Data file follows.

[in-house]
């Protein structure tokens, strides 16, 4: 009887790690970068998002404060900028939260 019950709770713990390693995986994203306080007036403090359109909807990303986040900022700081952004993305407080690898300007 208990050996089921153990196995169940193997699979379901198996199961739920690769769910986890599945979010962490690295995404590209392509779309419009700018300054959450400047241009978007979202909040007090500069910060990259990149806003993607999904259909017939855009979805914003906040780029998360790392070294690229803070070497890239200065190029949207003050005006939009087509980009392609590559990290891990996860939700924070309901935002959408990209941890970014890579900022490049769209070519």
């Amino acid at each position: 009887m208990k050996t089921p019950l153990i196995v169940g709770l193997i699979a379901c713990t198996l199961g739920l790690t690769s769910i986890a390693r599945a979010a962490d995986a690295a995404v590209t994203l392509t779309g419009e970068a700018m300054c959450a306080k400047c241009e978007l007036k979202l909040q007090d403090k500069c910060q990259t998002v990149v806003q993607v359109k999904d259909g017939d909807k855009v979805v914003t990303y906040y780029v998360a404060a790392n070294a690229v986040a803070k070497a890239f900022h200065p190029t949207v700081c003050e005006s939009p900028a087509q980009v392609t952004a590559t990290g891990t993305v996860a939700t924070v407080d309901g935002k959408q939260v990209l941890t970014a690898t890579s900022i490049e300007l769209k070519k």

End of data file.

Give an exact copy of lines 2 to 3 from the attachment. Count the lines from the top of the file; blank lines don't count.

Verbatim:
């Protein structure tokens, strides 16, 4: 009887790690970068998002404060900028939260 019950709770713990390693995986994203306080007036403090359109909807990303986040900022700081952004993305407080690898300007 208990050996089921153990196995169940193997699979379901198996199961739920690769769910986890599945979010962490690295995404590209392509779309419009700018300054959450400047241009978007979202909040007090500069910060990259990149806003993607999904259909017939855009979805914003906040780029998360790392070294690229803070070497890239200065190029949207003050005006939009087509980009392609590559990290891990996860939700924070309901935002959408990209941890970014890579900022490049769209070519």
């Amino acid at each position: 009887m208990k050996t089921p019950l153990i196995v169940g709770l193997i699979a379901c713990t198996l199961g739920l790690t690769s769910i986890a390693r599945a979010a962490d995986a690295a995404v590209t994203l392509t779309g419009e970068a700018m300054c959450a306080k400047c241009e978007l007036k979202l909040q007090d403090k500069c910060q990259t998002v990149v806003q993607v359109k999904d259909g017939d909807k855009v979805v914003t990303y906040y780029v998360a404060a790392n070294a690229v986040a803070k070497a890239f900022h200065p190029t949207v700081c003050e005006s939009p900028a087509q980009v392609t952004a590559t990290g891990t993305v996860a939700t924070v407080d309901g935002k959408q939260v990209l941890t970014a690898t890579s900022i490049e300007l769209k070519k």